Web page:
5. What timing, Steve! Just finished a tasting with Nick Goldschmidt. Great guy who loves talking about the nuances and finer points of winemaking from different regions around the world. Funny as hell and very talented winemaker. The new releases of Goldschmidt Vineyards wines were amazing! With less than 100 cases of the GV “Plus” Cabernets made, not a lot to go around, so it won’t break my heart if they stay under the radar.

  6. Bill Haydon says:

    “Bill, I guess you get what you pay for.”

    Yet fewer and fewer people are willing to pay it with each passing year, Steve. I spent a miserable year consulting for a group of Napa wineries, including a few names that would probably shock you. Those wines are literally dead men walking in the market. If I was a salesman in New York or Chicago who had to pay my bills taking those, and other similar, wines around, I would go home and stick my head in the oven.

    And while I generally consider your commentary, while undoubtedly pro-California, to be still be thoughtful and nuanced compared to a few of the kool-aid drinkers out there, the sentiment in that quote is a huge part of the difficulties and market travails that they are facing.

  7. Bill H: Your incisive commentary points to the core problem of wine criticism: the purveyors never have to buy the wines they feature and consume.

  8. Regarding Sodaro wines, please note the transition to Denis and May-Britt was about four months ago, so through the 2012 vintage winemaking was by Dyer Consulting (mainly Dawnine).

  9. Thanks Bill Dyer for pointing that out.

  10. Bill Haydon says:

    Or sell them, Tom!

  11. Thanks for including Patland Estate Vineyards, we’re honored! When will you visit us for a full tasting experience?

  12. Steve, nice comments regarding Nick Goldschmidt, could not agree more. You need to be aware he is not an “Aussie”, Nick is from New Zealand.

  13. Oops. Corrected.

  14. Hey Steve, you left out Napa’s oldest hidden gem and my FAVORITE winery, Nichelini Family Winery. They are the oldest same family owned and operated winery in Napa Valley and second oldest in California, I beleive they are going on 123 years this year. If you haven’t been yet, this is a must visit, great wines, someone from the family is always there with stories, a great escape from the typical valley floor wineries.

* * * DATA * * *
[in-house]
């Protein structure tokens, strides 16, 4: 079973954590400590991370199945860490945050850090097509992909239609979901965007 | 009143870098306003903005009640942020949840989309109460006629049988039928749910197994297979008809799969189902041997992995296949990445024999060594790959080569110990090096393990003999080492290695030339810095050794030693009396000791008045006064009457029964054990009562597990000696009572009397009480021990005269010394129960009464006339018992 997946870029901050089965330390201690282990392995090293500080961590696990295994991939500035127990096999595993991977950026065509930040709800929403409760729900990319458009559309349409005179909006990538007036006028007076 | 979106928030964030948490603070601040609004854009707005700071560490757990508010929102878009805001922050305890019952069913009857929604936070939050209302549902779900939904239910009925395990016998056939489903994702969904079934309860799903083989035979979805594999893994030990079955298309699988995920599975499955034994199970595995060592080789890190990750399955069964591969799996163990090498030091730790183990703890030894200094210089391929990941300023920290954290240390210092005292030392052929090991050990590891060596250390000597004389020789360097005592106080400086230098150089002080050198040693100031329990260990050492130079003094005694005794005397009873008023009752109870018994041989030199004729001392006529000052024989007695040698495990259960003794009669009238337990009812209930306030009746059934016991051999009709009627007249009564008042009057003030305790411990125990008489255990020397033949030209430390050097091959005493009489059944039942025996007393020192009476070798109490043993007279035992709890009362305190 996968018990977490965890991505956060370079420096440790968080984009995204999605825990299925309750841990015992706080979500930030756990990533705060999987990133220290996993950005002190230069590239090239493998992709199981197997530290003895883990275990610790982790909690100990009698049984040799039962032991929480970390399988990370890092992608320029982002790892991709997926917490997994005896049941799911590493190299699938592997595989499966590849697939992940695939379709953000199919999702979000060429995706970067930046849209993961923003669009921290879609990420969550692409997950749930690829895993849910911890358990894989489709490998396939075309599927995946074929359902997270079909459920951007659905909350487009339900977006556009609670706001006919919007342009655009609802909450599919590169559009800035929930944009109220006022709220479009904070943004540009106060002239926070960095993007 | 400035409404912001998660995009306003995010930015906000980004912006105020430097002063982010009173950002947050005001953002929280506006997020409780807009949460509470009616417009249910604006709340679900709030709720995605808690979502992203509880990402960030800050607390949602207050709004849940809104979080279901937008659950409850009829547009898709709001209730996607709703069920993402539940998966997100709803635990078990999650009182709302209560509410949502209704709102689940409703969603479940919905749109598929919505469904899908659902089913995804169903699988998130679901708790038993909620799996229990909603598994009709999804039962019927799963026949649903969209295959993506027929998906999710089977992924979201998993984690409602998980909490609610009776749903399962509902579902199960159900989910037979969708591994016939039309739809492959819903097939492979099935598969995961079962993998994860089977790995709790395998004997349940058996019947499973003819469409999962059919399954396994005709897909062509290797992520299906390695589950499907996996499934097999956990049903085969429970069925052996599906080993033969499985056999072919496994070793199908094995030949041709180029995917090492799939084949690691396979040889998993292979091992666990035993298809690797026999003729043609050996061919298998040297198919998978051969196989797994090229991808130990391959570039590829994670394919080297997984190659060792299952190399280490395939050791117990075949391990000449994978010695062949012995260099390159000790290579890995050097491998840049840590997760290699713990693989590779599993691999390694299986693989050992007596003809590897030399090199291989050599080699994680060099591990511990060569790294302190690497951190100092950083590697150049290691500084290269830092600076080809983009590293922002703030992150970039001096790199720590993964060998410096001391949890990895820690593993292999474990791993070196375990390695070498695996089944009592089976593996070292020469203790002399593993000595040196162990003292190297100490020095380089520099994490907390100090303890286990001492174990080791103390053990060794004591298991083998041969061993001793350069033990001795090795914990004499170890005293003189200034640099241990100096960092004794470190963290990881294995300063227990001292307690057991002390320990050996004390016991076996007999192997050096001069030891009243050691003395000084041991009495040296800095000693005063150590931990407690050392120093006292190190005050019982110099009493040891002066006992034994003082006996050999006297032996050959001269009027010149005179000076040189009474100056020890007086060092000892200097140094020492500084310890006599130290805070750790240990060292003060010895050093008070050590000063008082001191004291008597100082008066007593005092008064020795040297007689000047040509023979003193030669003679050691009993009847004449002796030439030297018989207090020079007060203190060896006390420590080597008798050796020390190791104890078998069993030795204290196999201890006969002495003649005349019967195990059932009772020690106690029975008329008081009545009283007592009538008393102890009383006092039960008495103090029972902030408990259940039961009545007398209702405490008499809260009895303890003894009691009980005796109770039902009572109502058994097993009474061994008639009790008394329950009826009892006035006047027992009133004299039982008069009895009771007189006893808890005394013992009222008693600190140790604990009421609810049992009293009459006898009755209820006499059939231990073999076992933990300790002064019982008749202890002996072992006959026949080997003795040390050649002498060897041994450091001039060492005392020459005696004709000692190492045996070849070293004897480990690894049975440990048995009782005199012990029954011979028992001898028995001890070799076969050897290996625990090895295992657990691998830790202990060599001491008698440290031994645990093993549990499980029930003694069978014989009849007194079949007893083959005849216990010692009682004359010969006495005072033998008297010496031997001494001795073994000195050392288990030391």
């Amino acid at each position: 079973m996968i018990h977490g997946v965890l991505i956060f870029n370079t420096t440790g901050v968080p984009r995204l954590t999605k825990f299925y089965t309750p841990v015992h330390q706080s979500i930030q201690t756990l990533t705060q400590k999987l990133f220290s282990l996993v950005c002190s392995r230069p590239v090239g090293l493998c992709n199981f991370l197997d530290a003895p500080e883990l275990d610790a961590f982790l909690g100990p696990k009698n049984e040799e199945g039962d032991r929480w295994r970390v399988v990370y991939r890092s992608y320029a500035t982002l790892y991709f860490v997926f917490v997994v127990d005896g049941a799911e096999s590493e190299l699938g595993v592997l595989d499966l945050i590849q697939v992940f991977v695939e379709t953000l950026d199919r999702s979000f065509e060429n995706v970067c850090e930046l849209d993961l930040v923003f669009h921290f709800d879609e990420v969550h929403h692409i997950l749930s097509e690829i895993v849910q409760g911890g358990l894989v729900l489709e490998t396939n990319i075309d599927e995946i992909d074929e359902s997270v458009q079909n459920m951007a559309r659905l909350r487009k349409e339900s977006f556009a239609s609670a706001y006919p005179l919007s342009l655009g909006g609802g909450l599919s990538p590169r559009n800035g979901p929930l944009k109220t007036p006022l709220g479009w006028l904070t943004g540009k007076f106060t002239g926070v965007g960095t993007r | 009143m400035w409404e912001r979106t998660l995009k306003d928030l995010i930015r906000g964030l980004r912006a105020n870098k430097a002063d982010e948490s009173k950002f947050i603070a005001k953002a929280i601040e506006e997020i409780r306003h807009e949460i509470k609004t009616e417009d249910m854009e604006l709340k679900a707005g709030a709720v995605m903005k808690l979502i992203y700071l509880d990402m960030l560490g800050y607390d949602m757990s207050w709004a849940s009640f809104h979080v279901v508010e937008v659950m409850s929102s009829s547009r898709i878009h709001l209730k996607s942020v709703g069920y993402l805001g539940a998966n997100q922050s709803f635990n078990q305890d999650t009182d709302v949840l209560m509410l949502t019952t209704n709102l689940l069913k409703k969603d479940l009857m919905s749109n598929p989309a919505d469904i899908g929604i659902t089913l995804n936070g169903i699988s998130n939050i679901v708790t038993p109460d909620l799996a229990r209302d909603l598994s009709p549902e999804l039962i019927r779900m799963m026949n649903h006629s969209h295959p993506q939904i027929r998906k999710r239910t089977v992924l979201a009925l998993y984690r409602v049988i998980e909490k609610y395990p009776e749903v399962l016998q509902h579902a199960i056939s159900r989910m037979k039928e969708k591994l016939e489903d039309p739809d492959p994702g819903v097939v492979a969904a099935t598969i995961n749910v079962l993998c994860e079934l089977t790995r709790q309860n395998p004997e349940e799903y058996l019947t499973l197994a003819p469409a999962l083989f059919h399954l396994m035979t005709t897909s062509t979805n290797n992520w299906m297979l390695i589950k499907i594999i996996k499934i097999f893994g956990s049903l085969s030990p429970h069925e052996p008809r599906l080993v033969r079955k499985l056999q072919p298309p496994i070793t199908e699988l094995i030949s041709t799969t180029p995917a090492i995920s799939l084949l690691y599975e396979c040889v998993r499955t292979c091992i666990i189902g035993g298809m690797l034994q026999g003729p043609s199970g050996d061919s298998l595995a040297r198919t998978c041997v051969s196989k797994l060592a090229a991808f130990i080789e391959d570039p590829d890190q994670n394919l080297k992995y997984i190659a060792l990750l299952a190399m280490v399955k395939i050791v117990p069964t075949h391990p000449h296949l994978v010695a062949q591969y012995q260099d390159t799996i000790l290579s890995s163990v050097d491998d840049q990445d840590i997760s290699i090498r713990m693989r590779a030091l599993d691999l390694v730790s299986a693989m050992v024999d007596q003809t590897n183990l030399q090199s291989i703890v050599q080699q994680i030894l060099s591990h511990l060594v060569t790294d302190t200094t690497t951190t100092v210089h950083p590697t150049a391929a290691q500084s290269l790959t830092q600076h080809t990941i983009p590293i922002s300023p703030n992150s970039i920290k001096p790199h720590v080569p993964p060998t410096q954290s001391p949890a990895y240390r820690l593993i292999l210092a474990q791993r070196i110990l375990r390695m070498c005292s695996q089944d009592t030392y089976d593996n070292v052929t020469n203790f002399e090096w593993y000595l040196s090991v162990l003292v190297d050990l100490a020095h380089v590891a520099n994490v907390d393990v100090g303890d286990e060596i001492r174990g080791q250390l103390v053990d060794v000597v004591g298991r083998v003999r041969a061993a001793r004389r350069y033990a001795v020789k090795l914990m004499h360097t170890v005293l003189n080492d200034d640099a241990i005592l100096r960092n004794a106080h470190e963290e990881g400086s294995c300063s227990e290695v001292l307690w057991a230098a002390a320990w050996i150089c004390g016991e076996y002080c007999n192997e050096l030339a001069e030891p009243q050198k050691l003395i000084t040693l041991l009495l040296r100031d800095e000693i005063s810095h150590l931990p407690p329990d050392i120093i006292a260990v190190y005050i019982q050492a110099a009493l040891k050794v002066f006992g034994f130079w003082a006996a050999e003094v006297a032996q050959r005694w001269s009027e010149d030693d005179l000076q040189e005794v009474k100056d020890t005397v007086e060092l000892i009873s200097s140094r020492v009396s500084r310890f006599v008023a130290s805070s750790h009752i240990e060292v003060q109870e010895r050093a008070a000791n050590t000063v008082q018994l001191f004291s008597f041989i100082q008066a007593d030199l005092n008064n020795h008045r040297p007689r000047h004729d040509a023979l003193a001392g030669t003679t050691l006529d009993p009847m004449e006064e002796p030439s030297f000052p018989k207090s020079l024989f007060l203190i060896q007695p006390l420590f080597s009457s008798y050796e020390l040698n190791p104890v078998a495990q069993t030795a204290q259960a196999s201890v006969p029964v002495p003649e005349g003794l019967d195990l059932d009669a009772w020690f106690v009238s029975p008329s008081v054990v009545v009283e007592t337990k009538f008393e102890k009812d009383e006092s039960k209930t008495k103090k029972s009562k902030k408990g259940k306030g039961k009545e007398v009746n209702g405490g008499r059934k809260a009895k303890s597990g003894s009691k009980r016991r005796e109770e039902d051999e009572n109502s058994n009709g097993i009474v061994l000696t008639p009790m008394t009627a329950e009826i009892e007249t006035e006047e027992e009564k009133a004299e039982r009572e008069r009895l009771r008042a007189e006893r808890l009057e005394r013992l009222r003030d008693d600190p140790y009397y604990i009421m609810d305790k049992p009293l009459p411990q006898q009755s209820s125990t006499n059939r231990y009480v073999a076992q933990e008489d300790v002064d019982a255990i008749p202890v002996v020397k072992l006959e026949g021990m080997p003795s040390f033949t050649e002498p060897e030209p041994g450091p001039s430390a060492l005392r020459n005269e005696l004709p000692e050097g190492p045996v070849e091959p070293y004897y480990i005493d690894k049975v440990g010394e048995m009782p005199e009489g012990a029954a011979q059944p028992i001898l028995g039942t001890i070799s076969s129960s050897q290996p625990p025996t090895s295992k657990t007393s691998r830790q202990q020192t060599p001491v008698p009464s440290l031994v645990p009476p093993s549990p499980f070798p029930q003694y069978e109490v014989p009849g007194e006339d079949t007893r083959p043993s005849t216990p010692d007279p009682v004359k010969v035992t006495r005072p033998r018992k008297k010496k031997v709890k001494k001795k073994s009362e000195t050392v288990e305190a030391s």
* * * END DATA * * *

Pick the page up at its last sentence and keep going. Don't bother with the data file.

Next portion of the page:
15. Thank you, Steve! It’s great to be included with this impressive list of wineries. As you know, Amici Cellars is no newcomer to Napa Valley and we’re so happy to have Joel Aiken as part of the group making some great wine for us.

  16. Dear Carol B, sorry. My list wasn’t meant to be inclusive!

  17. Oh, the struggles of those poor Napa wineries.

  18. Elizabeth Phillips says:

    I am so happy to see this list. It is especially exciting to see Turnbull make the list. The wines are phenomenal and a great value as compared to many other wineries in the Oakville appellation. The representative wine is always a gem, but for those saying that the wines are expensive, Black Label is one of the higher price from the portfolio. Their Oakville Cabernet is impressive as well at almost half the price. I had the pleasure of working for the winery for a few years and I can say that I never had a problem selling those wines, especially in the major markets. The poor Napa wineries that over deliver for the price are not all hurting. Many are shining right now. It’s exciting to see.

  19. Thanks, Steve. We are honored and proud to be among this list. It’s nice to see some other favorites of mine, as well. The new 2010 KaDieM vintage is truly amazing. Nothing like three good friends with a passion for wine…Karen, Danna and Michael

  20. Cracking article .. I Love Napa, a real favorite of mine. Here’s my Intro to the area.

  21. Well done, Steve! So great to see several of these wineries featured on CellarPass as we definitely hit our recommendations list too.


  1. Weekly Link Love: August 19 | thefieryredhead - [...] Ten little-known Napa Valley wineries you should [...]
  2. An introduction to Napa Valley | cbgwine - [...] Ten Napa Valley wineries that should be better known ( [...]
  3. Napa Valley – Mount Veeder Winery 2010 Cabernet Sauvignon | Whine And Cheers For Wine - […] Ten Napa Valley wineries that should be better known ( […]

Leave a Reply


Recent Comments

Recent Posts